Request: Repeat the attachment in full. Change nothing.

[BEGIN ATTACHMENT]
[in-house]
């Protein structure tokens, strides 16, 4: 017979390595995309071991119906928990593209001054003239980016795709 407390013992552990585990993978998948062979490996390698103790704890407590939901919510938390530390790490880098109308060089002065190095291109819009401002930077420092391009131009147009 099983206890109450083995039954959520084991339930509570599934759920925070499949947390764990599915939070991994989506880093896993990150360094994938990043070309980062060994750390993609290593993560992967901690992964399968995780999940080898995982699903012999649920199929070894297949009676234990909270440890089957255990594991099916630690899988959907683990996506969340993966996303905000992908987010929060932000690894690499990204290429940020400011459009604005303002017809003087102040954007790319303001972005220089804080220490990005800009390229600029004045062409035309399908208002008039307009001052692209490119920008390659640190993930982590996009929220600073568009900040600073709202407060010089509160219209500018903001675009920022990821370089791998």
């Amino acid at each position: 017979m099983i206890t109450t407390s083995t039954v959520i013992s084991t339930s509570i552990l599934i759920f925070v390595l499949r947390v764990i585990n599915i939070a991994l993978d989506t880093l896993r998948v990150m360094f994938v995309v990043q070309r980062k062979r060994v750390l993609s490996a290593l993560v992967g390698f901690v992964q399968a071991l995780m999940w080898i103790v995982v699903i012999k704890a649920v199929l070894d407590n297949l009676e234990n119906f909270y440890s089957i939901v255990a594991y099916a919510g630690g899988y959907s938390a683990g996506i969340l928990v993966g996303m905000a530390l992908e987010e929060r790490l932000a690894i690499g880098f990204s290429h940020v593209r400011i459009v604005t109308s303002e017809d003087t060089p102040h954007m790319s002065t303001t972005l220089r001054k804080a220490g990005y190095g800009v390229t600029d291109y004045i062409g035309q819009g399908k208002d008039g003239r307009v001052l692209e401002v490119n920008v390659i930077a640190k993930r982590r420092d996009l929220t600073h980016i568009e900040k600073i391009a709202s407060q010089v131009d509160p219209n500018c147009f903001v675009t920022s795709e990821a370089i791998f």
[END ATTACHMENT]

[in-house]
């Protein structure tokens, strides 16, 4: 017979390595995309071991119906928990593209001054003239980016795709 407390013992552990585990993978998948062979490996390698103790704890407590939901919510938390530390790490880098109308060089002065190095291109819009401002930077420092391009131009147009 099983206890109450083995039954959520084991339930509570599934759920925070499949947390764990599915939070991994989506880093896993990150360094994938990043070309980062060994750390993609290593993560992967901690992964399968995780999940080898995982699903012999649920199929070894297949009676234990909270440890089957255990594991099916630690899988959907683990996506969340993966996303905000992908987010929060932000690894690499990204290429940020400011459009604005303002017809003087102040954007790319303001972005220089804080220490990005800009390229600029004045062409035309399908208002008039307009001052692209490119920008390659640190993930982590996009929220600073568009900040600073709202407060010089509160219209500018903001675009920022990821370089791998």
């Amino acid at each position: 017979m099983i206890t109450t407390s083995t039954v959520i013992s084991t339930s509570i552990l599934i759920f925070v390595l499949r947390v764990i585990n599915i939070a991994l993978d989506t880093l896993r998948v990150m360094f994938v995309v990043q070309r980062k062979r060994v750390l993609s490996a290593l993560v992967g390698f901690v992964q399968a071991l995780m999940w080898i103790v995982v699903i012999k704890a649920v199929l070894d407590n297949l009676e234990n119906f909270y440890s089957i939901v255990a594991y099916a919510g630690g899988y959907s938390a683990g996506i969340l928990v993966g996303m905000a530390l992908e987010e929060r790490l932000a690894i690499g880098f990204s290429h940020v593209r400011i459009v604005t109308s303002e017809d003087t060089p102040h954007m790319s002065t303001t972005l220089r001054k804080a220490g990005y190095g800009v390229t600029d291109y004045i062409g035309q819009g399908k208002d008039g003239r307009v001052l692209e401002v490119n920008v390659i930077a640190k993930r982590r420092d996009l929220t600073h980016i568009e900040k600073i391009a709202s407060q010089v131009d509160p219209n500018c147009f903001v675009t920022s795709e990821a370089i791998f």